Many readers will be volunteer puppy walkers for police dogs, guide dogs, assistance dogs and so on and will almost certainly be bound by the advice from that puppy scheme. Here are our top 5 Tips for the first few weeks as some of these pups can be really challenging and any help and advice may prove helpful.
If you’re supplied with a crate, use it if not consider one. Make the crate a safe place and a good place to be. Never use it for punishment. Used properly it will give your pup a secure space to rest and you a respite. Use food to enhance the crate as a good place and consider covering it with a sheet to create a den and to counter that early morning light.
Toilet mats are a great tool for house training and can even be used for conditioning a dog to use a specific part of the garden as a toilet area.
Teething, always a tough phase. Be careful at this stage with any tug of war games. A pup’s mouth can be sensitive and a ‘bad mouth’ experience could hamper future development especially if your pup is destined as a GP police dog. Be gentle, have a toy box with your pup’s toys in and move anything you don’t want damaged.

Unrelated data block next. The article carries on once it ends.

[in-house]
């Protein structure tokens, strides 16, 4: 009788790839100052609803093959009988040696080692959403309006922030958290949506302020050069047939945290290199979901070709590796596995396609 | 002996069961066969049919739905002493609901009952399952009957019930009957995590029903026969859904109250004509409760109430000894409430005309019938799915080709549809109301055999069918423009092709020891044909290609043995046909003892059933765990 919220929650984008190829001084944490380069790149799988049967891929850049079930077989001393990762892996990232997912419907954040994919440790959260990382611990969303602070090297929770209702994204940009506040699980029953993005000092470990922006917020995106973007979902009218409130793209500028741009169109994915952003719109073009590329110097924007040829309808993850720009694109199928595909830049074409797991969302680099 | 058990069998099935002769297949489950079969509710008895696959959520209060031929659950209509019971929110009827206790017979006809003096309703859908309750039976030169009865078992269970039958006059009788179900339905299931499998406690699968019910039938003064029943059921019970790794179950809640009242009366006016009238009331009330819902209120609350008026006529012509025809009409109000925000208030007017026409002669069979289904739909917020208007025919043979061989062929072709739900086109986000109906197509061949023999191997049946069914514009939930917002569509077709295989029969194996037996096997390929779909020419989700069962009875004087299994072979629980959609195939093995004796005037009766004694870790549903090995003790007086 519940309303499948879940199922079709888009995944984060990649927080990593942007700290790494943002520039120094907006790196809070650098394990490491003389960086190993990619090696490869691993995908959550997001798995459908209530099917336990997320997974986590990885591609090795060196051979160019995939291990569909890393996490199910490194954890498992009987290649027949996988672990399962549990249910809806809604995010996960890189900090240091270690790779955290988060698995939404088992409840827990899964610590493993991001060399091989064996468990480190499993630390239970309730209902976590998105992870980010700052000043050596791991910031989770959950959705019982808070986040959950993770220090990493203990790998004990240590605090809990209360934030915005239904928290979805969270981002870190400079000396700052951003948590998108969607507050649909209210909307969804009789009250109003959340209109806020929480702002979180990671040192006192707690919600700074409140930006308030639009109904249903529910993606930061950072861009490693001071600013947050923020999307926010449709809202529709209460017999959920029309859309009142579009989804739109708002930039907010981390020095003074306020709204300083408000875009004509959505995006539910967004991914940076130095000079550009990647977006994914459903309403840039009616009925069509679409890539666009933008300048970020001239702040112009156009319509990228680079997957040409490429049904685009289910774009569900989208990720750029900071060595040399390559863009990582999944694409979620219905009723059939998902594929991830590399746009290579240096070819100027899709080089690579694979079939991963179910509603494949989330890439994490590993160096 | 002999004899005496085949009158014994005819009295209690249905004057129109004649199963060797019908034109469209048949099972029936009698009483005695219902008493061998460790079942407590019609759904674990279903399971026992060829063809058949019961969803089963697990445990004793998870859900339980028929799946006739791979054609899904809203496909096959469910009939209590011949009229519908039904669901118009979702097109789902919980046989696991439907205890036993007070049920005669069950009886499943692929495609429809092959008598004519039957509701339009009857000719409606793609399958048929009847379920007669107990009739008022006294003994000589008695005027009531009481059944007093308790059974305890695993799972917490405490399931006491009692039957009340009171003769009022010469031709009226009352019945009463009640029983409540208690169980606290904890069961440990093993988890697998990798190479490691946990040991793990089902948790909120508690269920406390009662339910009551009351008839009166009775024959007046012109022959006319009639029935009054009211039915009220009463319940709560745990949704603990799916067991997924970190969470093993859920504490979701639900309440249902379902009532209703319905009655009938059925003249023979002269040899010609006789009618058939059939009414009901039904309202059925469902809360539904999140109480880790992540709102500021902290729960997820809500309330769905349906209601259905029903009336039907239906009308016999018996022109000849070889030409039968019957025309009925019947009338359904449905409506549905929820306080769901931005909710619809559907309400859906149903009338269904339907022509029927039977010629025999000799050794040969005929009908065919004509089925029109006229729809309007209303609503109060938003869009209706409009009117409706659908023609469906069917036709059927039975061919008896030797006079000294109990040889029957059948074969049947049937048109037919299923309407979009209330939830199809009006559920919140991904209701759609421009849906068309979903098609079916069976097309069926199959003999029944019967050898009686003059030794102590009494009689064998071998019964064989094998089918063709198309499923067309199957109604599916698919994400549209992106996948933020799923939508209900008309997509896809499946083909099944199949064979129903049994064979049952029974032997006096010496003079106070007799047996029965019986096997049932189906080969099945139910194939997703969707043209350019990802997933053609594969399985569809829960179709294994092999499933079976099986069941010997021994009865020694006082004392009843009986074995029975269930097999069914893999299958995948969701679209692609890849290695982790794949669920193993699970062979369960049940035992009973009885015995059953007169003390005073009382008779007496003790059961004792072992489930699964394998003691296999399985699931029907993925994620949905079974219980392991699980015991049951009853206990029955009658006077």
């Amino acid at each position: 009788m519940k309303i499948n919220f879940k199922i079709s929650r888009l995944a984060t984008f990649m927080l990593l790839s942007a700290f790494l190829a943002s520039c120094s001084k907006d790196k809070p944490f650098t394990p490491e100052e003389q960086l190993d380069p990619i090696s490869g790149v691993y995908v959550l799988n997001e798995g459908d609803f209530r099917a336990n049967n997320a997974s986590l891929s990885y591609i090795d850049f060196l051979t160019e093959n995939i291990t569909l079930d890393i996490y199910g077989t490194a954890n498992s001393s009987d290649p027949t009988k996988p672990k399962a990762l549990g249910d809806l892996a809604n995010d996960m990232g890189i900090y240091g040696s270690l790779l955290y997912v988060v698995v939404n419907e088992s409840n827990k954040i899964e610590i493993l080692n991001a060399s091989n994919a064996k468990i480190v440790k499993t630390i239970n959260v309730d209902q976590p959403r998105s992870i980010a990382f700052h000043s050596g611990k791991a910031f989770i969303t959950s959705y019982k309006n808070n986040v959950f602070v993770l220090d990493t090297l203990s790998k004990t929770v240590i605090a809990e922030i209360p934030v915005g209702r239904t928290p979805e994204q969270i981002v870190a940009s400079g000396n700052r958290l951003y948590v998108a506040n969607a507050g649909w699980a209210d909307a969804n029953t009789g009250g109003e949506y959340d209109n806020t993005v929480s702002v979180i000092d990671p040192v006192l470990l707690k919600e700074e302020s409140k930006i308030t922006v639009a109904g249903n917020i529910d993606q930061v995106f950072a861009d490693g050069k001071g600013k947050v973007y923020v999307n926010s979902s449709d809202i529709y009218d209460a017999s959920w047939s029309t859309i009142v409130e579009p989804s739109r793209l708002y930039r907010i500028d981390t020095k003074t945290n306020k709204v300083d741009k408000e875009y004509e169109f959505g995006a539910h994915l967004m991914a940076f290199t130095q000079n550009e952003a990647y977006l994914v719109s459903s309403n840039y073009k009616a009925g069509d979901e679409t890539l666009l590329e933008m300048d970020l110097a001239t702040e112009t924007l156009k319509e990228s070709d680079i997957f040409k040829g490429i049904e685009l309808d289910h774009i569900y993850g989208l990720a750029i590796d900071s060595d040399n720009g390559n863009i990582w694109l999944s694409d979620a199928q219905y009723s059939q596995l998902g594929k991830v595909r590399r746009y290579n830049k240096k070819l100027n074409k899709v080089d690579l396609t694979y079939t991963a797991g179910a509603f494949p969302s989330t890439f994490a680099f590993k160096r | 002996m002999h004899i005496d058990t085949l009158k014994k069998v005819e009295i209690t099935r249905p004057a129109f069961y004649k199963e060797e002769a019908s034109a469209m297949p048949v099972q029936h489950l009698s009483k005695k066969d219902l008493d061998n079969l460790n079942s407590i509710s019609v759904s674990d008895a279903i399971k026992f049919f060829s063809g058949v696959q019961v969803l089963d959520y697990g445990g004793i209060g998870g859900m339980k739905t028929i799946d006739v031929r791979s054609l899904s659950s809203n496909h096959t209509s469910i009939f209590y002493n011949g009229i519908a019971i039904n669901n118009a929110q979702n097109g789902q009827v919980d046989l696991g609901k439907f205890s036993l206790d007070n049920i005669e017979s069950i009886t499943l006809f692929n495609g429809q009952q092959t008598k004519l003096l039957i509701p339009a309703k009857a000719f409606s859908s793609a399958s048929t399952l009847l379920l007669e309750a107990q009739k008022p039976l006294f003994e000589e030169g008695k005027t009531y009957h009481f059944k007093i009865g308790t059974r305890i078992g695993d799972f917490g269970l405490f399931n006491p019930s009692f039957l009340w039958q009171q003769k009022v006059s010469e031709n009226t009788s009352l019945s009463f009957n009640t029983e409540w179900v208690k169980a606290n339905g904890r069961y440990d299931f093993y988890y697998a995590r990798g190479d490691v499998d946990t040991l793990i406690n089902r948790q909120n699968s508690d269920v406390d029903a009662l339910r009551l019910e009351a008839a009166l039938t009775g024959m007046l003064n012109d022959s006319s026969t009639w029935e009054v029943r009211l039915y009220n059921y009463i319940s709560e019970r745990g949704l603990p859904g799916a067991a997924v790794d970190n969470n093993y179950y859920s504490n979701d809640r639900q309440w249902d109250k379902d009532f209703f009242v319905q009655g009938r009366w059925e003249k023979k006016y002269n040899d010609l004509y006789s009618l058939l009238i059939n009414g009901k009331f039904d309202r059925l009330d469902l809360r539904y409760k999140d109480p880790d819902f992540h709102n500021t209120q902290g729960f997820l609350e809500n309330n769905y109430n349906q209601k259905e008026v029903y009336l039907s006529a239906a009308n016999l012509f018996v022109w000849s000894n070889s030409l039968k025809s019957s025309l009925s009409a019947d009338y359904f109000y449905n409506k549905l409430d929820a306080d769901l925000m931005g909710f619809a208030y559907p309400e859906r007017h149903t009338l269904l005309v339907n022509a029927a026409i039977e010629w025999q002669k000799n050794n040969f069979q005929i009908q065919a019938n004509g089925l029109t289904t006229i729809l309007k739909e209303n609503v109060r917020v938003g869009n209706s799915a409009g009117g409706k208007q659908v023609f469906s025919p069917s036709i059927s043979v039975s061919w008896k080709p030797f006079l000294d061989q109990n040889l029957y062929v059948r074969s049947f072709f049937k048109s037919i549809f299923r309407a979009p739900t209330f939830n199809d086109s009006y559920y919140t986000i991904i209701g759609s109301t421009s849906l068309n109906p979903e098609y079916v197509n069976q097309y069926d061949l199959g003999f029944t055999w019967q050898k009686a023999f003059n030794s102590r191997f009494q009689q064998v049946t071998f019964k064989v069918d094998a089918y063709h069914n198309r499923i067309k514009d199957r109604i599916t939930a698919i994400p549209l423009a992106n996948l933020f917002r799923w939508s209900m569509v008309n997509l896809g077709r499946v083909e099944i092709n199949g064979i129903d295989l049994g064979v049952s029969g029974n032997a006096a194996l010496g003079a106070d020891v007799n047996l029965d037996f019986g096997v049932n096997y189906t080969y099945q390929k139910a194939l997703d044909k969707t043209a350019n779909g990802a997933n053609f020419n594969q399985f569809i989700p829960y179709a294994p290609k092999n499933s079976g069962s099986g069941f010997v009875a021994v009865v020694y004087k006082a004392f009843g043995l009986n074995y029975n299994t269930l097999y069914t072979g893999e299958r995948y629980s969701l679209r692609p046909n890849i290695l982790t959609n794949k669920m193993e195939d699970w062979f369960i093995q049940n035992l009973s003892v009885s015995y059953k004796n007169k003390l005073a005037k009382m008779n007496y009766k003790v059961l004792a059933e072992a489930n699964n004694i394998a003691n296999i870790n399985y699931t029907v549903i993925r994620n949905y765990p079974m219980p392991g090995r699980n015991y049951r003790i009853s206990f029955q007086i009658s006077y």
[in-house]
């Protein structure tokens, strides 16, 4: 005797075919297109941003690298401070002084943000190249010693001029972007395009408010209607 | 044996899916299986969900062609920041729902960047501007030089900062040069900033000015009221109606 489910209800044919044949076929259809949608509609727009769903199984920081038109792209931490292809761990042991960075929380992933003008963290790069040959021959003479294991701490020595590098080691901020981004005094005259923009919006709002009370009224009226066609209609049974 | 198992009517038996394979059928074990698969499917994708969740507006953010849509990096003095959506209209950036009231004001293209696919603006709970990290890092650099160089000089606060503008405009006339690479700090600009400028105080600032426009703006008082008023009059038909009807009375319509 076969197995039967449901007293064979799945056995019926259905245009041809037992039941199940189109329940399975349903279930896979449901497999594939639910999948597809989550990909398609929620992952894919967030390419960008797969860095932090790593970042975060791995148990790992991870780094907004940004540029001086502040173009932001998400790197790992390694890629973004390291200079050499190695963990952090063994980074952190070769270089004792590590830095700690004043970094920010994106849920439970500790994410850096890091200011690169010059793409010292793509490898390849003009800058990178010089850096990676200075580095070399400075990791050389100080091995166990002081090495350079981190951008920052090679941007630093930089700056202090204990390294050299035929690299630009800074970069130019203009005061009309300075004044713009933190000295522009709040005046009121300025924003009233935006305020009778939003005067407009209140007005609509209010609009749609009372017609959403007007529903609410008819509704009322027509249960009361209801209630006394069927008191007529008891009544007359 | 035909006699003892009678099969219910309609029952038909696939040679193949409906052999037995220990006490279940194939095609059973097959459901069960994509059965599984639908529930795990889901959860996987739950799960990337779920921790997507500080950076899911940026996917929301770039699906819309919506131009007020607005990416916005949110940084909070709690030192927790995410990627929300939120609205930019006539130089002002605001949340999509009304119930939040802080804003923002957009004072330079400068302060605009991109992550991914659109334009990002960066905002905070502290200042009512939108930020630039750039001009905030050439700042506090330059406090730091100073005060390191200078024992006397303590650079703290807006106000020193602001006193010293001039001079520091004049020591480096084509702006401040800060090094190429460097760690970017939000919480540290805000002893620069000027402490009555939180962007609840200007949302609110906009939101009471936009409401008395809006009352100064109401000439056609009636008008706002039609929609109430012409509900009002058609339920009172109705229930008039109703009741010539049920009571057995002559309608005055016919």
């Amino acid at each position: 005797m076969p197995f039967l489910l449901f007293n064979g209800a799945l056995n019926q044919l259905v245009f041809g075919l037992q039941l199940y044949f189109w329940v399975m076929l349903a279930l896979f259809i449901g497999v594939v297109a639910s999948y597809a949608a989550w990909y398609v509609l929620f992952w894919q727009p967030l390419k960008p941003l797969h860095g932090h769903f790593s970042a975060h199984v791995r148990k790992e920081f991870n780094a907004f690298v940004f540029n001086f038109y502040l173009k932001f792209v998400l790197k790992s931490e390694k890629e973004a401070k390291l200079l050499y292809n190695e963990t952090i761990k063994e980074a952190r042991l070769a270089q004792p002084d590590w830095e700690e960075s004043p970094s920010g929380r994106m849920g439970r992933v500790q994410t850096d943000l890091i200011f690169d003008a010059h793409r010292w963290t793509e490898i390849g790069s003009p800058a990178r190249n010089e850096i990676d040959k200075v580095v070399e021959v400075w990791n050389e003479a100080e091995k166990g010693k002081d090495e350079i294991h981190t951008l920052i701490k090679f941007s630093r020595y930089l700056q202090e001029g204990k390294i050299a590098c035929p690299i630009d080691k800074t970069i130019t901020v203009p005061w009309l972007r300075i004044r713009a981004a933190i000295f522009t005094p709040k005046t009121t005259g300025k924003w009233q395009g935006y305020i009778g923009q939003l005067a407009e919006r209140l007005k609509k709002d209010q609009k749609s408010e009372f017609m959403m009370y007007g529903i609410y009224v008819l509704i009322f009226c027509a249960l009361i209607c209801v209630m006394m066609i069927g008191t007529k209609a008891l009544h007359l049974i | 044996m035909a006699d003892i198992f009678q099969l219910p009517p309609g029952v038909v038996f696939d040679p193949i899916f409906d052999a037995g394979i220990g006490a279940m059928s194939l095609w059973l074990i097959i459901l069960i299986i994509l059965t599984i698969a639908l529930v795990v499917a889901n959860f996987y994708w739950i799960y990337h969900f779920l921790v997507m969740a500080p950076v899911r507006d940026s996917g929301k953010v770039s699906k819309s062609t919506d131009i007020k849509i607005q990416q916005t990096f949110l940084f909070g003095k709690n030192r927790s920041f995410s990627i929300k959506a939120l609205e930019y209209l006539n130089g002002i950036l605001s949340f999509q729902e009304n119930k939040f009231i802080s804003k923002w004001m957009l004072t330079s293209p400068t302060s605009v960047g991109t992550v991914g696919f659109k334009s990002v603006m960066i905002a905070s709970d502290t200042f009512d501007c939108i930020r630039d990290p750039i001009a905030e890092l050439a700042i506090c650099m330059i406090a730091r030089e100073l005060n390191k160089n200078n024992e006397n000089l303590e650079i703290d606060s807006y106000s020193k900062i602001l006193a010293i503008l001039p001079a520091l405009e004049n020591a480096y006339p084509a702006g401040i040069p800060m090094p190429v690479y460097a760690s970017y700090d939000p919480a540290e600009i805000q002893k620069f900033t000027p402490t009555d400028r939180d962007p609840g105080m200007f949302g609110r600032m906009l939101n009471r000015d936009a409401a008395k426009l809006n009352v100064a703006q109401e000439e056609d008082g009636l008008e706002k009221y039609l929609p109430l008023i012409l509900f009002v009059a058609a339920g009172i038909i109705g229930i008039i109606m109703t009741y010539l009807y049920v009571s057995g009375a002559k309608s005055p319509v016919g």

Recalls are easy to train at this stage and create a fun way for any walker to engage with their pup. Think of these as exercises to be practised but keep them fun, use food as a reward. You can divide this into three distinct phases, kitchen exercises, garden exercise and outdoor exercises. Time put in at each stage will pay dividends as you move on to the next and a reliable recall can be achieved even before you leave the safety of your garden.
Positive re-enforcement. If you do not already use or understand this method then find out. If you do, then I am preaching to the converted. It is straight forward and can be used in a simple format that will transform the way you manage your service puppy. Many puppy schemes will have restrictions on how a walker should deal with unwarranted puppy behaviour but this will occasionally leave a walker confused. Let’s be honest all puppies will be naughty at some stage but is it naughty or just natural puppy behaviour, either way it can be difficult for a walker to deal with within the confines of a scheme. Positive re-enforcement will give a walker the tools to deal with this. I doubt very much any scheme would discourage its use and it will, in most cases, improve the pup’s trainability at a later date.